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Former teen con artist who stole $2.8 million reveals sob story he told police that helped him get out of trouble

Former teen con artist who stole $2.8 million reveals sob story he told police that helped him get out of trouble

Elliot Castro opened up about how he fraudulently obtained people's credit card details and used them to go on immense shopping sprees

A former con artist has opened up about how he managed to rack up some $2.8 million on stolen credit cards.

Elliot Castro was just a teenager when he began using stolen credit card information to pay for luxury items.

Castro, now 42, is the subject of BBC documentary about his teenage exploits which began when he was just 16 years old.

The former criminal now works as an expert in fraud prevention, but first got a job in a call centre when he was 16 by lying about his age.

Part of this role involved him having to deal with customers' credit card information.

And while he was working there, he came up with a way to get customers to also give him the answer to their personal security question.

This involved going through the standard procedure of getting the card number and the expiration date.

But Castro would then put the customer on hold before telling them that there was a problem with their card, and the bank would need additional information.

The fraudster would then rattle off a series of common security questions, name of your first pet, mother's maiden name etc, until he felt he would have enough information to call their bank impersonating them.

He claimed that he 'never really got any resistance at all'.

By the time he lost his job at the call centre for tardiness, Castro had enough credit card information to fill up a whole notebook.

He then moved on to the next stage of the process.

Casto opened up about his crimes as a teenager. (Instagram / @elliotcastroooo)
Casto opened up about his crimes as a teenager. (Instagram / @elliotcastroooo)

This involved working his way through his notebook and calling up the bank for each card, changing the address, requesting a replacement card, and then changing the address back before the customer noticed.

With this he could also forge a signature on the back of the card, which meant he didn't have to try and copy one whenever he tried to use it.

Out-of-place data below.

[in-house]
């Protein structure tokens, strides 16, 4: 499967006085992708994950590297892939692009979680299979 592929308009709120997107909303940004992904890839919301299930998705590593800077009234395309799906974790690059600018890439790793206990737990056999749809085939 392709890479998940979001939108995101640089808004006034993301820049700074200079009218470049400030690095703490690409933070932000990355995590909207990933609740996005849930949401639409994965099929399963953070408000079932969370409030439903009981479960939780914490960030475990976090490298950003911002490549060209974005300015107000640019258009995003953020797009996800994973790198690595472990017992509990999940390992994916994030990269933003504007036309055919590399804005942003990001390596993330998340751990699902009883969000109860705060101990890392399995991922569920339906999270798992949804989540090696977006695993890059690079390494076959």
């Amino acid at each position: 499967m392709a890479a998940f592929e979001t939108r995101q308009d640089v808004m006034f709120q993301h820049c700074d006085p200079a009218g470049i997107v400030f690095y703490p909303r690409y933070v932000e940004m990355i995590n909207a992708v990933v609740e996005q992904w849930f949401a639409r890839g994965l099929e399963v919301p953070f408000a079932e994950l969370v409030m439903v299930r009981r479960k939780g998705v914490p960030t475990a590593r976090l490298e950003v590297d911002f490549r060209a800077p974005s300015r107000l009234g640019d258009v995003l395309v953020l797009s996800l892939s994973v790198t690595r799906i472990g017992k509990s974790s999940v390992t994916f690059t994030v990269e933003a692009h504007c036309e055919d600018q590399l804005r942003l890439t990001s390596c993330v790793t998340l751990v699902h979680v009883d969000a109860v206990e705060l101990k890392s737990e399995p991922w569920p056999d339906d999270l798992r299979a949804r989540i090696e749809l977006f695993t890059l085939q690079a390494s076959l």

Finally, he travelled to London to go on an expensive shopping spree, including spending more than £1,000 in a champagne bar.

But in 1999 while shopping in Manchester, he remembered using a stolen card to buy something when an acquaintance called out his name, that didn't match the name on the receipt.

He recalled: "So I ran out the shop and straight into the arms of two cops who happened to be passing by."

But thinking on his feet, he told a lie to the police officers. Castro recalled: "I poured my heart out, said I'd ran away from home and had no money and they sent me on my way.

Castro now works in fraud prevention. (Instagram / @elliotcastroooo)
Castro now works in fraud prevention. (Instagram / @elliotcastroooo)

"I realised in that moment just how easily I could convince people of whatever I wanted. I felt untouchable."

He was finally caught when he used a card belonging to a doctor to pay for a train ticket, and someone became ill on the train.

After going to A&E for hours, Elliot says a nurse encouraged him to assess the patient himself.

When he got home he found that there was a warrant for his arrest, and he would go on to be jailed for four months.

This was for credit card theft, common assault, and impersonating a doctor.

Reflecting on his crimes, he said: "When I started doing this I never actually thought of people. I never met these people. That doesn't make it right.

"What I understood about the way credit cards worked at the time was that if the cardholder hadn't authorised the transactions - which in my case they didn't - then they wouldn't lose anything financially."

Featured Image Credit: BBC / Instagram/@elliotcastroooo

Topics: News, UK News, Crime